Jadwiga Dudżec


Jadwiga Dudżec, a teacher from a small village in the Vilna region, was active in the Polish Scout Movement. In 1934 Dudżec moved to Vilna where she established contact with the Zionist Movement of the Jewish Scouts. During the German Occupation Dudżec insisted on employing Jews in the timber factory that she managed. Her apartment was above the workshop and it served as a meeting point for members of the Jewish underground. Due to her connections with the Polish underground, Dudżec found hiding places, obtained "Aryan" identity papers and work certificates for many Jews, she even smuggled weapons into the ghetto on behalf of the FPO (Fareynegte Partizaner Organizatsye - United Partisan Organisation) and planned the uprising together with them. She maintained her connection with the partisans after they had left the ghetto and enabled them to use her house as a meeting place. Dudżec was a devout Catholic and her actions stemmed from her deep religious faith.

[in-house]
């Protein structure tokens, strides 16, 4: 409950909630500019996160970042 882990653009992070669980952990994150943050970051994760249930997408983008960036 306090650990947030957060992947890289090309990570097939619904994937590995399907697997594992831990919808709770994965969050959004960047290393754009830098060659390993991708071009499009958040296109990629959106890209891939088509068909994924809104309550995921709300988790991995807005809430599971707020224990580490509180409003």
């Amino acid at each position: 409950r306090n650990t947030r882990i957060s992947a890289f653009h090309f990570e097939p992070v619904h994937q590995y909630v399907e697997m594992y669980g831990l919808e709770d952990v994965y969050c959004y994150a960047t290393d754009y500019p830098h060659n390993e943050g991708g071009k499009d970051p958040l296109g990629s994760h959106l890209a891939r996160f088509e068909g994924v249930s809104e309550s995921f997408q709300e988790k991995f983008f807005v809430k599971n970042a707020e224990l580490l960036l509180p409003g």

Before the liberation of Vilna in July 1944 Dudżec was injured by shrapnel. Her leg was amputated; she didn't recover from the operation and died in the hospital.

On the 17th of July 1999 Yad Vashem recognised Jadwiga Dudżec as Righteous Among the Nations.


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Conference on Jewish Material Claims Against Germany

The Conference on Jewish Material Claims Against Germany works to secure compensation and restitution for survivors of the Holocaust.

Since 1951, the Claims Conference - working in partnership with the State of Israel - has negotiated for and distributed payments from Germany, Austria, other governments, and certain industry; recovered unclaimed German Jewish property; and funded programs to assist the neediest Jewish victims of Nazism.